You know this whole homeschooling thing is a real balancing act. 1. I say balancing because there’s so many fine lines that have to be drawn and watched. 2. I say it’s an act, because as much as I think I know what I’m doing – a lot of the time, I have no cooking clue and act like I do. Now, don’t use my words against me because I have a fantastic safety net which is my curriculum. So in terms of the actual academic part of it – I’m sorted – it’s more the personality and learning style thing that I’m pretty much gauging it day by day.
I think, all too often, as parents we ask ourselves the question, “Am I doing the right thing for my kids?” Be it if they’re in school or not. I find that I ask this question a lot when it’s the start of a new year or when I add extra material into our day because we’re getting into a higher grade or just in general because there’s so much to parenting.
It’s not easy – I can liken it to lifting weights. You start out really easy – you know, when they’re little and it’s all shapes and colours and stuff. It’s like you’re only lifting the bar on it’s own. It’s ok for some, but others it’s a little tougher than lifting nothing. But then after a few weeks of lifting the same thing, it’s become really easy. Then we pull out the 2kg weights and add them to either side.
This would be like starting to teach them to read. It’s a slight shock to the system and suddenly you think, I don’t know if I can do this. I’m hurting myself – This would be the feeling of “am I doing the right thing for my kid?” but, a few weeks into it, the groove is there and it’s so much easier and the rewards start to show. Yeah! we got this! (cue fist pump)
So it goes on. Ok, so when Jude was born we slowed down a little with regards to our intense study of history and geography and “extra” subjects. We did do them, but it wasn’t like full on. But recently I decided, April was going to be the month that we were going to hit it full on. Shoo! What a massive adjustment it’s been.
I say this because before, when we tried to do these precious subjects, I’d have a little baby/toddler decide that it was snack time, run around wild and do something that I needed to attend to or just plain and simple disrupt our planned schedule. So, thus the back peddle. Which was a good call – it took pressure off me and the girls to try and achieve truck loads of work with a naturally disruptive little person around. (don’t you just love toddlers) This is also the beauty of how we do life as a family. We can go at our own pace without any added pressure around us.
But now he’s older and can actually sit and do activities. This was part of the reason I knew it was time to re-introduce our full time Core subjects. (this might also be one of the reasons why he’s little stressed out – but we can deal with that) For the last few weeks it has been a bit of a bumpy start because he has had to learn to understand that this is what we do when we are doing “this” part of our school work.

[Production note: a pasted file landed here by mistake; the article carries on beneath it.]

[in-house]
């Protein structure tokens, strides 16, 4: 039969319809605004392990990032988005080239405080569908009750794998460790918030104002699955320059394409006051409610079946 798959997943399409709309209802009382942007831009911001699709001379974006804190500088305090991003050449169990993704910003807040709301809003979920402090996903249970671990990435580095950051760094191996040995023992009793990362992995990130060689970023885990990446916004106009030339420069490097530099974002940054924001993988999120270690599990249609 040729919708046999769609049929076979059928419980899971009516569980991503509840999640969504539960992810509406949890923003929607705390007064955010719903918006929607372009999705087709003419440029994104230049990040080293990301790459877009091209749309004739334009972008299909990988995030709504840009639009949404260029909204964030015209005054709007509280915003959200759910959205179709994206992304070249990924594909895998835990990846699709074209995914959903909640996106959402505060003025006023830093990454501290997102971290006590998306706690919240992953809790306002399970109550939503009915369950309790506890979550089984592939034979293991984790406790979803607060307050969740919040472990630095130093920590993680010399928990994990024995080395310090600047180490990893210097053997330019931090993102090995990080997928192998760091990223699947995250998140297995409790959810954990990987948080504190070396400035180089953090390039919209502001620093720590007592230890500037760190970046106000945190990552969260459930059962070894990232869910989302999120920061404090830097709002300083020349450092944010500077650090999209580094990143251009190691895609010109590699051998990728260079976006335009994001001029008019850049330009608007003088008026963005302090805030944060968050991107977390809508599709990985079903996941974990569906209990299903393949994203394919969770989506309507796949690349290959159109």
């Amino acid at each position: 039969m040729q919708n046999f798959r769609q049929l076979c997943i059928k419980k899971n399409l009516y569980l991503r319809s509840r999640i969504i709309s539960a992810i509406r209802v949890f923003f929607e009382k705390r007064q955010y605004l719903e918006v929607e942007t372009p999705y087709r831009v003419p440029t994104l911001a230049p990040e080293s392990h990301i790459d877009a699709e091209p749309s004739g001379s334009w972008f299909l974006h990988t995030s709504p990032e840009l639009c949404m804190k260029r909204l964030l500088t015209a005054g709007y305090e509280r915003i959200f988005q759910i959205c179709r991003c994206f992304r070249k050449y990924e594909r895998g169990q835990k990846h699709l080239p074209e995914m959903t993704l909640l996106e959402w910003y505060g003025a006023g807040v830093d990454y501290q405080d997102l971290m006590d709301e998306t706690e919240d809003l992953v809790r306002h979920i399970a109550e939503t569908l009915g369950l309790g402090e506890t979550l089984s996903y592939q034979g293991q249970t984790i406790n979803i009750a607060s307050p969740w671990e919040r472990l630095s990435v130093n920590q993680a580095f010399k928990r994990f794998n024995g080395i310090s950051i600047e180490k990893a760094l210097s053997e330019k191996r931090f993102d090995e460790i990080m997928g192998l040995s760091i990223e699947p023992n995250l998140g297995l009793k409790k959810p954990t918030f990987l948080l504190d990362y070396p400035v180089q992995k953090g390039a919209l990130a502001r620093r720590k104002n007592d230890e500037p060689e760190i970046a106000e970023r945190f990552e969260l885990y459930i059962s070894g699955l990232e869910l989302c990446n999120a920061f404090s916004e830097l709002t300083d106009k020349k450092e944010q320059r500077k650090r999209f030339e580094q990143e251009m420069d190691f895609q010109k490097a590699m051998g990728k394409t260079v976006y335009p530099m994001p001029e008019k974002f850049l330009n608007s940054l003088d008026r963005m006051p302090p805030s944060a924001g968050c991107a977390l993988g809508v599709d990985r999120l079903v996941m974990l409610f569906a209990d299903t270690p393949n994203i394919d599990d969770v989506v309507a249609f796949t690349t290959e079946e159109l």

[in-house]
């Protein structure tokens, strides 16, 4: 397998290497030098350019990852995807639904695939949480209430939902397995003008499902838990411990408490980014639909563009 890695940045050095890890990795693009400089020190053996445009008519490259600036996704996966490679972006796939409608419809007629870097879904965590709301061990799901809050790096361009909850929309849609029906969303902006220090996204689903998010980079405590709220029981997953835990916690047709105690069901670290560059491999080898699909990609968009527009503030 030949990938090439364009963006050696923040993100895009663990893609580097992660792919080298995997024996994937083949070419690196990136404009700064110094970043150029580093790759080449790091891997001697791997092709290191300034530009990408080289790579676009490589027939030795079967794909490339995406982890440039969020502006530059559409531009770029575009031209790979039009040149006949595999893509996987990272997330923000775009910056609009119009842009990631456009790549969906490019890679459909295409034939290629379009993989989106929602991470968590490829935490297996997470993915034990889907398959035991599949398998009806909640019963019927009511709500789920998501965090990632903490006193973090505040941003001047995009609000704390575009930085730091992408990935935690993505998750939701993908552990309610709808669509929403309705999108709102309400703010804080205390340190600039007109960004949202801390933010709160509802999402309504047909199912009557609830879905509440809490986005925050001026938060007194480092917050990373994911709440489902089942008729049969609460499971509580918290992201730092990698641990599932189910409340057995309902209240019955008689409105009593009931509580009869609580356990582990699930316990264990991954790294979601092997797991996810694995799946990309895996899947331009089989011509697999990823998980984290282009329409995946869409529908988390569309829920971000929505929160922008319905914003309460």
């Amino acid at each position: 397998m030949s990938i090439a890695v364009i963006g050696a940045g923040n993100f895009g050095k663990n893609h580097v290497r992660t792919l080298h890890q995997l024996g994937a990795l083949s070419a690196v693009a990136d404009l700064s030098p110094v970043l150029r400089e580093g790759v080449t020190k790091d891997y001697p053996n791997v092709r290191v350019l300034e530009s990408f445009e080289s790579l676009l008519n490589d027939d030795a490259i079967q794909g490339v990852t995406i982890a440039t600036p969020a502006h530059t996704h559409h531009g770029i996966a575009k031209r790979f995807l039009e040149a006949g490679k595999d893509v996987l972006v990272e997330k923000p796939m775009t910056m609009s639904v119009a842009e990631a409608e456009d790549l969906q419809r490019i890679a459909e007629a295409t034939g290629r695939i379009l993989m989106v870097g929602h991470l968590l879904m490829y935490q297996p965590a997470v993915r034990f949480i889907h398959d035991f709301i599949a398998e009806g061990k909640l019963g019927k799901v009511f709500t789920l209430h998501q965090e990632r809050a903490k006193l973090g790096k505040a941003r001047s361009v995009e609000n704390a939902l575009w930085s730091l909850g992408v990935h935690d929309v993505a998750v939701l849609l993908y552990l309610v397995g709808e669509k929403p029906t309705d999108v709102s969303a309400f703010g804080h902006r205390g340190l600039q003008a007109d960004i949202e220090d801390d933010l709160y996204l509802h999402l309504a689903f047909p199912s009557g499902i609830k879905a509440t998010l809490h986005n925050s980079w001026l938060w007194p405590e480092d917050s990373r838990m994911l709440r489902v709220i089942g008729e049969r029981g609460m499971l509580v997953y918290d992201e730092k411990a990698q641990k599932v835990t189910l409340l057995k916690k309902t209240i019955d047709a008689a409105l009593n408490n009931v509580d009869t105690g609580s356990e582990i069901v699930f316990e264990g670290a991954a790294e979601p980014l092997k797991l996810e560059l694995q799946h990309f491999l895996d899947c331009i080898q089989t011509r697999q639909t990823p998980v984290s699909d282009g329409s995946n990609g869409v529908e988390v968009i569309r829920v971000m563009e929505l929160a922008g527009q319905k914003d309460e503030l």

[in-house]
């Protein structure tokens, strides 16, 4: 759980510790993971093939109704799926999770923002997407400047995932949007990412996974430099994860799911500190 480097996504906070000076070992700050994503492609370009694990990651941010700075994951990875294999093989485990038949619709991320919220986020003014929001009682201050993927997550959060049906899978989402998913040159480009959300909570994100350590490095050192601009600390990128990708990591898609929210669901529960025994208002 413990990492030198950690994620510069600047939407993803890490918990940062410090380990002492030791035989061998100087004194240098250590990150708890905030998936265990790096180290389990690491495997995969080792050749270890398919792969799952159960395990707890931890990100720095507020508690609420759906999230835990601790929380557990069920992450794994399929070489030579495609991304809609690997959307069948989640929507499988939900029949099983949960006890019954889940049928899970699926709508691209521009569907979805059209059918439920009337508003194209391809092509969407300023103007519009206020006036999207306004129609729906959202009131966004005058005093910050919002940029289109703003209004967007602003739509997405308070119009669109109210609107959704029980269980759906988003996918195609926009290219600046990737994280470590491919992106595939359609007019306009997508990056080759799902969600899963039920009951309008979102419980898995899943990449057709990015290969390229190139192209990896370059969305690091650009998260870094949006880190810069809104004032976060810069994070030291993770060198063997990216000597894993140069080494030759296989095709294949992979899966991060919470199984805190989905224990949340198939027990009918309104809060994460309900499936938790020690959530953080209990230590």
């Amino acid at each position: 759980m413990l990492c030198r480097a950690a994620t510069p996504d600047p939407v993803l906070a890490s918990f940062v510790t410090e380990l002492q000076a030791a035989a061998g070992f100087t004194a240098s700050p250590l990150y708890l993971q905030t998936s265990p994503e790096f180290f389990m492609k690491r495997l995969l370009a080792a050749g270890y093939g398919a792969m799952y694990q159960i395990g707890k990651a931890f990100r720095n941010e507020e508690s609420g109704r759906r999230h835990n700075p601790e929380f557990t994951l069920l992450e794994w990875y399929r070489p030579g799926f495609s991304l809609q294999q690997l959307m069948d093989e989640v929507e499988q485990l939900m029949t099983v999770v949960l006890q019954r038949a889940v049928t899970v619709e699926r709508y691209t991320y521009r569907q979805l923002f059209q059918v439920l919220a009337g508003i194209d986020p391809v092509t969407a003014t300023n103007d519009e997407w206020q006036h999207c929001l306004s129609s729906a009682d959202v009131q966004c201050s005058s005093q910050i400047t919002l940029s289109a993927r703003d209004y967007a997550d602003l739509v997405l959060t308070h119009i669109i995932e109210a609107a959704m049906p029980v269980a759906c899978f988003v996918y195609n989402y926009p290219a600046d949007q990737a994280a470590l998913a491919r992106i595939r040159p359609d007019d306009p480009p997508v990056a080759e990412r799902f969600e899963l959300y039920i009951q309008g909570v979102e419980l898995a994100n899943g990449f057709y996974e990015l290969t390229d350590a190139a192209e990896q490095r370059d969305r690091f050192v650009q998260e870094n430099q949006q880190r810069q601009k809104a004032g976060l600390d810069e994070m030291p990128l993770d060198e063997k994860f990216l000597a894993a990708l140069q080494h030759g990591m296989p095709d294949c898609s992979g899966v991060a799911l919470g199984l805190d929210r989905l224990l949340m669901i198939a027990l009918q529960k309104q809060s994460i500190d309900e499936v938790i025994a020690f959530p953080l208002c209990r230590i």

Ok, so for those of you wondering, how do I keep a 3 year old sitting and listening to what I’m reading and teaching to a 10 year old – I want you to immediately stop and know that it’s not what you think.
When the girls were a lot younger and they were starting out as little homeschoolers (as I was also starting out as a homeschooling mom) I asked myself the same question. “How do I get my kids to sit and actually listen to what I’m saying?” I soon found out that the answer is, “you don’t”. For the minor number of passive and fully concentrating toddlers out there, it probably is – but not all little people can do this, so you have to aid them with tools on how to listen.
This is when I found out about “kinetic learning”. What’s that? I hear you ask – well it’s when a child is allowed the freedom to do another activity while information is being poured out/in to them. It’s funny because as a parent to teacher of my kids, my natural instinct is to want them to sit and dreamily listen to what I am reading out to them.
Not a chance! So, what I’ve had to do is make that “time” the place where they can play with things that don’t require any form of “thought processing”. (this was all discovered after speaking to a friend about it) So stuff like lego, play dough, nuts and bolts, colouring pages, drawing, write and wipe stuff, quiet car play on a mat, barbies and so on. Some of these items are what my kids are allowed to have in the room when I am droning on about China, World War 2 or Countries in the Middle East.
What’s the best thing, is that I can drone on and on and think that nothing is going in and then when I ask questions at the end of the read – they actually have the answers in their own “little level” type ways. When I discovered this……. It rocked my world and completely changed my perspective on how to teach and how kids learn. Especially when there are 3 age groups involved.
Obviously, this is only the observation and lesson I’ve learned with my kids – but I know that there are other children that need more physical stimulation when they’re learning or need a lot more “quiet” and “focused on the page” kind of approach. But either way – I love that I have the opportunity to discover that about my kids and that it’s a constant process, over the time when we do something new.
Yes, I’m not going to lie that it’s as tiring as carrying 40kg weights – but the reward and success I feel when my kids “get it” or actually take the time to discover something new on their own and learn, without me!- THAT my friends, is why I do what I do and why I love it so much.
I know lots of you most likely have kids that are school going – have you noticed any particular way your kid likes to learn? or find they absorb certain things more than other? do you know why? I am continuously learning about my 3 – I’d love to know what you’ve learned about yours (even if they’re 35 years old…..)